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Long-term relationships between ecological stability and biodiversity in Phanerozoic reefs

Abstract

High biodiversity has been shown to enhance ecological stability on small spatial scales and over intervals of weeks to decades1,2,3,4. It remains unclear, however, whether this diversity–stability relationship can be scaled up to regional scales, or to longer timescales5. Without empirical validation at larger scales, the implications of the diversity–stability relationship for both ecology and long-term conservation strategies cannot readily be resolved. Here I show that in biogenic reefs, ecological stability is related to taxonomic diversity on million-year timescales. The higher the mean reef diversity in a particular time interval, the smaller the change in skeletal density, style of reef building and biotic reef types in the subsequent time interval. Because the relationships apply to a wide spectrum of disturbance regimes and reef types, these results support the hypothesis that species richness itself promotes ecological stability3. Carbonate production by reefs, while closely correlated with reef diversity without temporal lag, is not stabilized by reef diversity over these long timescales. This suggests that ecological stability and productivity may be decoupled in natural ecosystems.

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Figure 1: Time series of mean reef diversity and two measures of ecological change resolved to 10-Myr intervals.
Figure 2: Examples of initial relationships between de-trended reef diversity (Δi) and de-trended measures of ecological change in 10-Myr intervals.
Figure 3: Cross-correlation between reef diversity and selected measures of ecological change in ten-Myr intervals.

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Acknowledgements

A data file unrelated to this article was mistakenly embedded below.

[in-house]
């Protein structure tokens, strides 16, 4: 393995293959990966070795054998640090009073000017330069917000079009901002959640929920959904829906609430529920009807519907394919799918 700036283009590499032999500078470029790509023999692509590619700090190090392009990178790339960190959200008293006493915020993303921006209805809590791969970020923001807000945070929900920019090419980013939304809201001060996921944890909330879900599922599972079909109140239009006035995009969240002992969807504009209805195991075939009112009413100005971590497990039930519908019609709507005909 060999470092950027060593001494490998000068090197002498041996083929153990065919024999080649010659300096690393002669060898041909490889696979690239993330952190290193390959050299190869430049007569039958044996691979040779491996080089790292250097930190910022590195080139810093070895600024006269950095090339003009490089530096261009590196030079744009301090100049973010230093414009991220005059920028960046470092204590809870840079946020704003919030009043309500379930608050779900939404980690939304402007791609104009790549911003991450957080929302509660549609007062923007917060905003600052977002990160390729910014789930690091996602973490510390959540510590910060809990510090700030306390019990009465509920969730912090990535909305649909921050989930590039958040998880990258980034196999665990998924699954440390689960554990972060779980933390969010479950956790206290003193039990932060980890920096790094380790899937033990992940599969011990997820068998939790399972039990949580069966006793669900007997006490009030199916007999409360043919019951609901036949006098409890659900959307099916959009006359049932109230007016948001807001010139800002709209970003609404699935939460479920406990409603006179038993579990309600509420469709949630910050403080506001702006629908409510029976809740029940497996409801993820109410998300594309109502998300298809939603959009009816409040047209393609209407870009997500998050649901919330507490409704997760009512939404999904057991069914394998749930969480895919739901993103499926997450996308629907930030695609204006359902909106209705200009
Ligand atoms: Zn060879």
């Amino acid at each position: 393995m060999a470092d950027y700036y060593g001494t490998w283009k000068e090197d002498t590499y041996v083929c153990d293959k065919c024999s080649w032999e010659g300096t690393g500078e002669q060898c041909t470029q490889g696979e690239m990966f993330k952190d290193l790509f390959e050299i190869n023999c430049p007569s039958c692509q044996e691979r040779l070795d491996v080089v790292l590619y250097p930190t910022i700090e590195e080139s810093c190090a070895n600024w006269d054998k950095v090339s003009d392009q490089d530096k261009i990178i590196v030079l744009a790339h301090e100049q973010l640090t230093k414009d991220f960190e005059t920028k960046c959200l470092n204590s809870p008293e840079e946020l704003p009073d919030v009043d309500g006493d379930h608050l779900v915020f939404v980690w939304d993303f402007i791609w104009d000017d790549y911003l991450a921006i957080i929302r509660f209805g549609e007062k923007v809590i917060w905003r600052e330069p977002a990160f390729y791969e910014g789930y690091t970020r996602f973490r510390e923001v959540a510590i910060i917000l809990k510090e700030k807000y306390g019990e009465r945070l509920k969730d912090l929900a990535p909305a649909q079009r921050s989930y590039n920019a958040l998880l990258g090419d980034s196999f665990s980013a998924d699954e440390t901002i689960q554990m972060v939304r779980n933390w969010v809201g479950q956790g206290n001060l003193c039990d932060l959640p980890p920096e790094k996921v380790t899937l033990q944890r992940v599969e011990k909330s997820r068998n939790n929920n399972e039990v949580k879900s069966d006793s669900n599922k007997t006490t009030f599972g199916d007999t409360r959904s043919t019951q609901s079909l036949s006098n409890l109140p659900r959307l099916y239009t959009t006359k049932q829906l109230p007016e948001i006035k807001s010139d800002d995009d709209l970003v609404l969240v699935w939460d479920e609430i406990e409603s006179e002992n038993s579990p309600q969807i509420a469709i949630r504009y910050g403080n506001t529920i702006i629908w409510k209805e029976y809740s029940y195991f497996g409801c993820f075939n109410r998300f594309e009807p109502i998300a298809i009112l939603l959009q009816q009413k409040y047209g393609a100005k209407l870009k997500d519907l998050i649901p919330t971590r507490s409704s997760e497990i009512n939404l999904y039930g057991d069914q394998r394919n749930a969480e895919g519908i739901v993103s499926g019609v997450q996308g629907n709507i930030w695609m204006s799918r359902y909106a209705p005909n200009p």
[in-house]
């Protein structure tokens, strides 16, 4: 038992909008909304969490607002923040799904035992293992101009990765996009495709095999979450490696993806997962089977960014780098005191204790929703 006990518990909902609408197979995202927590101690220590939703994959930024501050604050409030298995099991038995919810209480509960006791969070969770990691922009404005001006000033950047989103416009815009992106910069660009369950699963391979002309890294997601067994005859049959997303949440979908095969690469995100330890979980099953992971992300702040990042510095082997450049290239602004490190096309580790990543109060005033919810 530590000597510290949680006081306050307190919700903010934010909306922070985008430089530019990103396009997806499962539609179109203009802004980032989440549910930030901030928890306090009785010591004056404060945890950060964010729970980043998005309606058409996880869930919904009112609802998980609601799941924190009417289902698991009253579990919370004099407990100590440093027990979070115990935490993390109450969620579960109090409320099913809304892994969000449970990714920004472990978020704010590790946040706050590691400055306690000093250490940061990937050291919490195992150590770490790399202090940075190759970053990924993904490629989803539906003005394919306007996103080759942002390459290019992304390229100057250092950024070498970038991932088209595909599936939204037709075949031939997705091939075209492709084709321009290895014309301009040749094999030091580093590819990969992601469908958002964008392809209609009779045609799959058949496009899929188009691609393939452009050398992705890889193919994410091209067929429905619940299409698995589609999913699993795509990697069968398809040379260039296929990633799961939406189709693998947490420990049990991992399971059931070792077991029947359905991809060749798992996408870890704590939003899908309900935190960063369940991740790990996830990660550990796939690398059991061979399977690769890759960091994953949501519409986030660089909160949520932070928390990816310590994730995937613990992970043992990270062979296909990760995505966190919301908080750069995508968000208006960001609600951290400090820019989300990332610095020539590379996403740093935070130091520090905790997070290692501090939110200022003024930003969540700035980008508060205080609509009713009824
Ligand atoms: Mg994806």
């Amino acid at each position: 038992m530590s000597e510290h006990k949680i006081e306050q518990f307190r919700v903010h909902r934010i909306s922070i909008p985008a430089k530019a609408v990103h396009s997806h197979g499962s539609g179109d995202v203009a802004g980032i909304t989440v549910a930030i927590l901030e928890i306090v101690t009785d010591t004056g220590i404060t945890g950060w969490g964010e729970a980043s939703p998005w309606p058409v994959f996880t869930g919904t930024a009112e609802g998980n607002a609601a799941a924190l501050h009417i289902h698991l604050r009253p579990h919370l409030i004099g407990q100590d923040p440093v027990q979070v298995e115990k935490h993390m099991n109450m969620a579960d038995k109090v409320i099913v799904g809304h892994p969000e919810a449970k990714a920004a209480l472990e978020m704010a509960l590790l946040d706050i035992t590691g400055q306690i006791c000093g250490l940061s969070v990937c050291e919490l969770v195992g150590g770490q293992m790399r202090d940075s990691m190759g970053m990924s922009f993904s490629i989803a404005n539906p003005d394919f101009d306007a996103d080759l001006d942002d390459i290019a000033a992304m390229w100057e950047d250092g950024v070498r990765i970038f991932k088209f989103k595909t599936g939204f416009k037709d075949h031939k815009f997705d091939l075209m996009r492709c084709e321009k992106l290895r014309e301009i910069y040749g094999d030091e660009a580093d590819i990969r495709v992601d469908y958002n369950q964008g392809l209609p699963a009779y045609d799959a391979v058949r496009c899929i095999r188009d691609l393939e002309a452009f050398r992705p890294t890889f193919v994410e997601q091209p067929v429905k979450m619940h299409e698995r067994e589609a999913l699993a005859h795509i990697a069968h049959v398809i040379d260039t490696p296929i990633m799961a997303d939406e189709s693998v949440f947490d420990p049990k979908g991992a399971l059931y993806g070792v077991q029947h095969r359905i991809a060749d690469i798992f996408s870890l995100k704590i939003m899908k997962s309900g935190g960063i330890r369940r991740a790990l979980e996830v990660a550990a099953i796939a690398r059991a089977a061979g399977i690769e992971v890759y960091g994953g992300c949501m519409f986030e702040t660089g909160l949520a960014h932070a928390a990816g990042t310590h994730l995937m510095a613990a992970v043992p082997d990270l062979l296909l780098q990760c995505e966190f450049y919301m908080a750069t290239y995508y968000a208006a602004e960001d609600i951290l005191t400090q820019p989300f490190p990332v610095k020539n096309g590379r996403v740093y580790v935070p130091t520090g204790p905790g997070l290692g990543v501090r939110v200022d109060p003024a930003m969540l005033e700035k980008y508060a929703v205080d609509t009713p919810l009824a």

I thank the DFG and the NSF for support of this research and D. Unwin, D. Lazarus, J. Alroy and M. Aberhan for comments. This is Paleobiology Database publication no. 29.

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Correspondence to Wolfgang Kiessling.

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The author declares that he has no competing financial interests.

Supplementary information

Supplementary Table 1

Definition of supersequences. (XLS 17 kb)

Supplementary Table 2

Definition of ten Myr intervals. (XLS 18 kb)

Supplementary Table 3

Definition of stages/epochs. (XLS 19 kb)

Supplementary Figure 1

Time series of reef diversity at different sample resolution. (PDF 60 kb)

Supplementary Figure 2

Time series of ecological changes between adjacent time intervals. (PDF 52 kb)

Supplementary Figure 3

Time series of reef carbonate production at different sample resolution. (PDF 48 kb)

Supplementary Figure 4

Relationships between detrended reef diversity and detrended measures of ecological change in supersequences. (PDF 54 kb)

Supplementary Figure 5

Relationships between detrended reef diversity and detrended measures of ecological change in ten Myr intervals. (PDF 58 kb)

Supplementary Figure 6

Relationships between detrended reef diversity and detrended measures of ecological change in stages/epochs. (PDF 59 kb)

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Kiessling, W. Long-term relationships between ecological stability and biodiversity in Phanerozoic reefs. Nature 433, 410–413 (2005). https://doi.org/10.1038/nature03152

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